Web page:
Published July 2019
By Lenora LaVictoire | 6 min read
Skip the brick-and-mortar spots and hit the road for some of the best food trucks in Oklahoma.
Samoa pie from Whole Latte Pie
Ben Hornbacher first started making pies to raise money for his church’s mission trips. He was successful enough that in late 2018, he took his pies—and a lot of locally roasted coffee—on the road, accompanied by his wife and co-owner Audrey. Whole Latte Pies’ best-seller is the Samoa Pie, which is set on a graham cracker crust with layers of caramel crème filling, toasted coconut, caramel, and chocolate. You usually can catch them in Moore and Norman. (405) 679-8313 or wholelattepie.com.
Tulsans may find MASA owner Robert Carnoske serving palm-sized empanadas that are the perfect accompaniment to a couple of beers at Fuel 66, a beer garden and food truck park he owns off the Mother Road in Tulsa. Try the pabellon empanada stuffed with shredded beef, black beans, mozzarella, and ripened plantains. Carnoske’s Columbian roots influence his South American fusion cooking and come out in each bite. 2439 East Eleventh Street, (918) 606-8664 or masatulsa.com.
Fried pork mofongo from Puerto Rico To-Go
Off a nondescript boulevard in Lawton, a Puerto Rican flag hangs off the side of a clean white trailer. Inside is Carmen Serrano, the owner of Puerto Rico To-Go. She and her well-used spice rack—mounted across the entire back door—make some of the best Puerto Rican food in the state. With the help of her oldest daughter, she sells out of her tasty food almost every day. Serrano’s pigeon pea rice is served with slow-cooked steak or chicken cooked with sofrito, adobo, green olives, and achiote topped with plantain chips. Customers usually order, eat in their car, and then order again. 1301 Northwest Cache Road, (580) 583-3070 or facebook.com/FamilyMS.
At Northeast Twenty-third Street and North Missouri Avenue in Oklahoma City sits an East Side institution: Bobo’s Chicken. The bright red food truck hauling a smoker trailer has a fog light mounted to the roof, which lights a parking lot full of cars and a line of customers patiently waiting. Bobo’s chicken is smoked, breaded, fried, smothered in honey, and finally served with fries and fried biscuits. The Oklahoma City staple is open Friday and Saturday nights until three in the morning. 1429 Northeast Twenty-third Street, (405) 474-5776.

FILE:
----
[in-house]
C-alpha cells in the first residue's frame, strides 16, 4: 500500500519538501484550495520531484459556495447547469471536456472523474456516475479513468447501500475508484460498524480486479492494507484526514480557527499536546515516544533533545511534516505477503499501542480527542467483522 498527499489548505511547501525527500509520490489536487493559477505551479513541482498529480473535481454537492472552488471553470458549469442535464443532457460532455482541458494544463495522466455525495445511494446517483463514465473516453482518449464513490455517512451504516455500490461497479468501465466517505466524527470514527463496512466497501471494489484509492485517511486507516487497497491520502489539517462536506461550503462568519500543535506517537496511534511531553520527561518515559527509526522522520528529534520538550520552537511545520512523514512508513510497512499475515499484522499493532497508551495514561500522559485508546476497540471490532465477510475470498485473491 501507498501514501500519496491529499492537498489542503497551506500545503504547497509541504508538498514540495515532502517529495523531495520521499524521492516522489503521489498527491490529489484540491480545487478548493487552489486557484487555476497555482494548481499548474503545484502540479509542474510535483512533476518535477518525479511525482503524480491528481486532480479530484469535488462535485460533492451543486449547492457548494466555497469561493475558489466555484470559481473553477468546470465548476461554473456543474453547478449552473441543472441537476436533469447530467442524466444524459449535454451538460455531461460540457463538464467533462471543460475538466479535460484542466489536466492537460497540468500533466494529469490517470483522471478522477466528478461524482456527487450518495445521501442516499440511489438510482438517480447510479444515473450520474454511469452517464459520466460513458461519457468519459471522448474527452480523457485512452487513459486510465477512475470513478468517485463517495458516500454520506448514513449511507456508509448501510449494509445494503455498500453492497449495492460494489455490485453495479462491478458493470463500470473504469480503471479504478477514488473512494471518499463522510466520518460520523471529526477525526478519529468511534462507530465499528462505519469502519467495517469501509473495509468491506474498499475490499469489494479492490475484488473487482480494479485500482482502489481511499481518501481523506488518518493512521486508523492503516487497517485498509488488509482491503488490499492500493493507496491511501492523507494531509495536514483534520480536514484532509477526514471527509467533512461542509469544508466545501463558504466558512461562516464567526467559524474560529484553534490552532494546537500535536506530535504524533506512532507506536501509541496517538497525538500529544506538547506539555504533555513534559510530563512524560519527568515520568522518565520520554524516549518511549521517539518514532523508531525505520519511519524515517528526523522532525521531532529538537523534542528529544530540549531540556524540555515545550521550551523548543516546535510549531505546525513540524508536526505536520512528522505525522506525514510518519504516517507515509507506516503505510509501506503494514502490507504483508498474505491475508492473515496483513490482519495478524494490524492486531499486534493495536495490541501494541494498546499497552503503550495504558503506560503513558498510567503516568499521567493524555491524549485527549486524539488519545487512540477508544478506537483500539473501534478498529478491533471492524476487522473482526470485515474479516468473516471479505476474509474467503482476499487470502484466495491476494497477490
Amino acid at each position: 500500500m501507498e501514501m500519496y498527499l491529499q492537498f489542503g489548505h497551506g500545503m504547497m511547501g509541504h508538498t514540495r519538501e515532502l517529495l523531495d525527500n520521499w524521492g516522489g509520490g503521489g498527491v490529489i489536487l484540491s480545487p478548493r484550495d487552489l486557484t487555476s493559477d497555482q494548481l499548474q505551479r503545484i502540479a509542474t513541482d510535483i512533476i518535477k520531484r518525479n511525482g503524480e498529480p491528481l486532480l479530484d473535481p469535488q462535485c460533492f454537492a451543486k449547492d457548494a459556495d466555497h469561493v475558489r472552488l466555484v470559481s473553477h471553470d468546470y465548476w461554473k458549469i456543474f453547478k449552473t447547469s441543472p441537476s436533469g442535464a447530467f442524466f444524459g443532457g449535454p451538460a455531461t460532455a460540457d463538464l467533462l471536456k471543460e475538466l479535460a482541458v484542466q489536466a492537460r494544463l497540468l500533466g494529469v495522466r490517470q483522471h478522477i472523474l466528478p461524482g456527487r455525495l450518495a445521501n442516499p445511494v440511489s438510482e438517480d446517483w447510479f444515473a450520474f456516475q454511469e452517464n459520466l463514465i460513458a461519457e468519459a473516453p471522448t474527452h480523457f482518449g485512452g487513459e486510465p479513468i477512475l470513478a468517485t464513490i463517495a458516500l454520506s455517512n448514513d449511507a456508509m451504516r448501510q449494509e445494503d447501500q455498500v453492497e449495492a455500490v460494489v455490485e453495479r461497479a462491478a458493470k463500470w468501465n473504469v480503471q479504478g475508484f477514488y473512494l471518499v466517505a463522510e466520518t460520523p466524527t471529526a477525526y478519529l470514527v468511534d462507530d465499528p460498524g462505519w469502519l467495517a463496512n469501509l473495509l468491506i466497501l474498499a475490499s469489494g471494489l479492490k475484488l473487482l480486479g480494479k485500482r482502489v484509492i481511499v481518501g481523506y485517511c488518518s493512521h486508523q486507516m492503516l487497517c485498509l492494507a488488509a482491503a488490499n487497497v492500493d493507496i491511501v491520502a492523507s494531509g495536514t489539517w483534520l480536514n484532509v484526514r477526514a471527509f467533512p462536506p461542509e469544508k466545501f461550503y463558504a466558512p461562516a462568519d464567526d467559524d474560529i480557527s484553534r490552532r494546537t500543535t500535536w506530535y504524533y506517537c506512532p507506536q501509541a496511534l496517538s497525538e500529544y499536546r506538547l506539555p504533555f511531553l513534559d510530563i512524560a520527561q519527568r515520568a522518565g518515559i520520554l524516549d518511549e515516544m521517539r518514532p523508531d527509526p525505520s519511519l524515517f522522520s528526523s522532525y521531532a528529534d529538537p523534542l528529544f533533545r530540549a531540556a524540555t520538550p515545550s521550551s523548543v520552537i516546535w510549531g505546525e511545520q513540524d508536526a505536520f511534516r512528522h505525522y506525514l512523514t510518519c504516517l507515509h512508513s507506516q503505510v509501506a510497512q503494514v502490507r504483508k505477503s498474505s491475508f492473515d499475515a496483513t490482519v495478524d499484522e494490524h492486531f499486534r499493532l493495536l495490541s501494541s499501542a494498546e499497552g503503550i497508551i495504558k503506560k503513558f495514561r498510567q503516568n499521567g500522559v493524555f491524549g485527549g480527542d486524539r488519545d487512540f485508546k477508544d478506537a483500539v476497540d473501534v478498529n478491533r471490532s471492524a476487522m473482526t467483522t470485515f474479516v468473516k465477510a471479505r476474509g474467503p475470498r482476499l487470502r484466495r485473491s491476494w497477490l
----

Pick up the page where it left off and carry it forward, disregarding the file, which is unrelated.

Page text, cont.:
Two-meat plate with pulled pork, sausage, and potato salad from Blue Mountain Smoke.
Darren Dupree worked in computer finance before he started winning barbecue competitions on the weekend. Now, he’s happy to wake up at three in the morning every day to put his ribs over a pecan wood flame. Blue Mountain Smoke is a barbecue purveyor based out of Elk City, but it’s not uncommon to find their trailers in Clinton or Weatherford. Smoked jalapeño poppers are a customer favorite, and no wonder: They’re stuffed with cream cheese and pulled pork, wrapped in bacon, and smoked. (580) 821-2978 or facebook.com/BlueMountainSmoke.
After five years on the road, Ada’s first food truck still is rolling. Nacho Biznez owners Will and Carrie Martin serve fresh food—except, as they joke, the irreplaceable canned Ro-tel in the nacho cheese. Nacho Biznez’s street tacos are a tasty staple served on corn tortillas with chopped steak, salsa verde, cilantro, onion, feta, and lime. Customers usually can find them in Ada on Fridays. (580) 665-6582 or twitter.com/nacho_biznez.
I Don't Know & I Don't Care's Bird Nest is a pair of chicken tenders in cheese sauce with a blend of crumbled bacon, scallions, and cotija cheese on hand-cut potato chips.
What started as a joke about indecisive friends is now Mary Coffin’s Guthrie-based I Don’t Know & I Don’t Care. From mac and cheese wontons to banh mi sandwiches, the truck’s menu defies categories. A favorite of many customers is the chicken sandwich marinated in sweet tea, topped with sharp cheddar cheese and jalapeño corn slaw on a homemade white bun. (405) 699-1960 or idontknowidontcare.com.